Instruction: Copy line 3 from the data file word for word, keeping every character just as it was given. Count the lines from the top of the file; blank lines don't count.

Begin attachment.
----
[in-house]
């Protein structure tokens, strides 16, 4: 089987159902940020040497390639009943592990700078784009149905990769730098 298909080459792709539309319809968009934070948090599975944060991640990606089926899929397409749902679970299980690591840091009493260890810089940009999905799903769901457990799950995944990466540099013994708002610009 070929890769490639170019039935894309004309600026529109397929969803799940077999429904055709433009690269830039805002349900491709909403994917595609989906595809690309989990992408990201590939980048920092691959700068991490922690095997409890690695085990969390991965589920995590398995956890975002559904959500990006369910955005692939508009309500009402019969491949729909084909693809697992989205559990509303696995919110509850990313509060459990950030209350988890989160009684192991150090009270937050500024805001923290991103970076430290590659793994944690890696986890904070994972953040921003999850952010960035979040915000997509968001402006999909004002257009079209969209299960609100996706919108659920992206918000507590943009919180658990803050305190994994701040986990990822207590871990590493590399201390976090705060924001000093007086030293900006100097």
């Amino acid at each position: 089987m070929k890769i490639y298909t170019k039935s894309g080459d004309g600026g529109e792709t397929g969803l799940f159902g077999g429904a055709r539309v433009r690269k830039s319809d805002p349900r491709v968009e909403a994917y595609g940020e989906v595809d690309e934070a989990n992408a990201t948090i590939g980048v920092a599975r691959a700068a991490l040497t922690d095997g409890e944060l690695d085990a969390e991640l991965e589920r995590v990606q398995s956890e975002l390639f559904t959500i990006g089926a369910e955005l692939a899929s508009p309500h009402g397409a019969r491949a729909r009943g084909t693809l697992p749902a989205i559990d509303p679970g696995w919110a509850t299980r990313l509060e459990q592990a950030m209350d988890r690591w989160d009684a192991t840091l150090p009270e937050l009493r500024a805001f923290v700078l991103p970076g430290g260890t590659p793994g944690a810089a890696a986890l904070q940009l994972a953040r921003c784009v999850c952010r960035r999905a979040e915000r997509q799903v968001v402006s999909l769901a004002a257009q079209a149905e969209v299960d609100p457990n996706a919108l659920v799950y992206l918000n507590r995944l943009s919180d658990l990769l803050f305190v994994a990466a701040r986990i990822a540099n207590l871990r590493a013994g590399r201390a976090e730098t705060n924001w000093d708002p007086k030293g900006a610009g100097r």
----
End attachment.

């Amino acid at each position: 089987m070929k890769i490639y298909t170019k039935s894309g080459d004309g600026g529109e792709t397929g969803l799940f159902g077999g429904a055709r539309v433009r690269k830039s319809d805002p349900r491709v968009e909403a994917y595609g940020e989906v595809d690309e934070a989990n992408a990201t948090i590939g980048v920092a599975r691959a700068a991490l040497t922690d095997g409890e944060l690695d085990a969390e991640l991965e589920r995590v990606q398995s956890e975002l390639f559904t959500i990006g089926a369910e955005l692939a899929s508009p309500h009402g397409a019969r491949a729909r009943g084909t693809l697992p749902a989205i559990d509303p679970g696995w919110a509850t299980r990313l509060e459990q592990a950030m209350d988890r690591w989160d009684a192991t840091l150090p009270e937050l009493r500024a805001f923290v700078l991103p970076g430290g260890t590659p793994g944690a810089a890696a986890l904070q940009l994972a953040r921003c784009v999850c952010r960035r999905a979040e915000r997509q799903v968001v402006s999909l769901a004002a257009q079209a149905e969209v299960d609100p457990n996706a919108l659920v799950y992206l918000n507590r995944l943009s919180d658990l990769l803050f305190v994994a990466a701040r986990i990822a540099n207590l871990r590493a013994g590399r201390a976090e730098t705060n924001w000093d708002p007086k030293g900006a610009g100097r």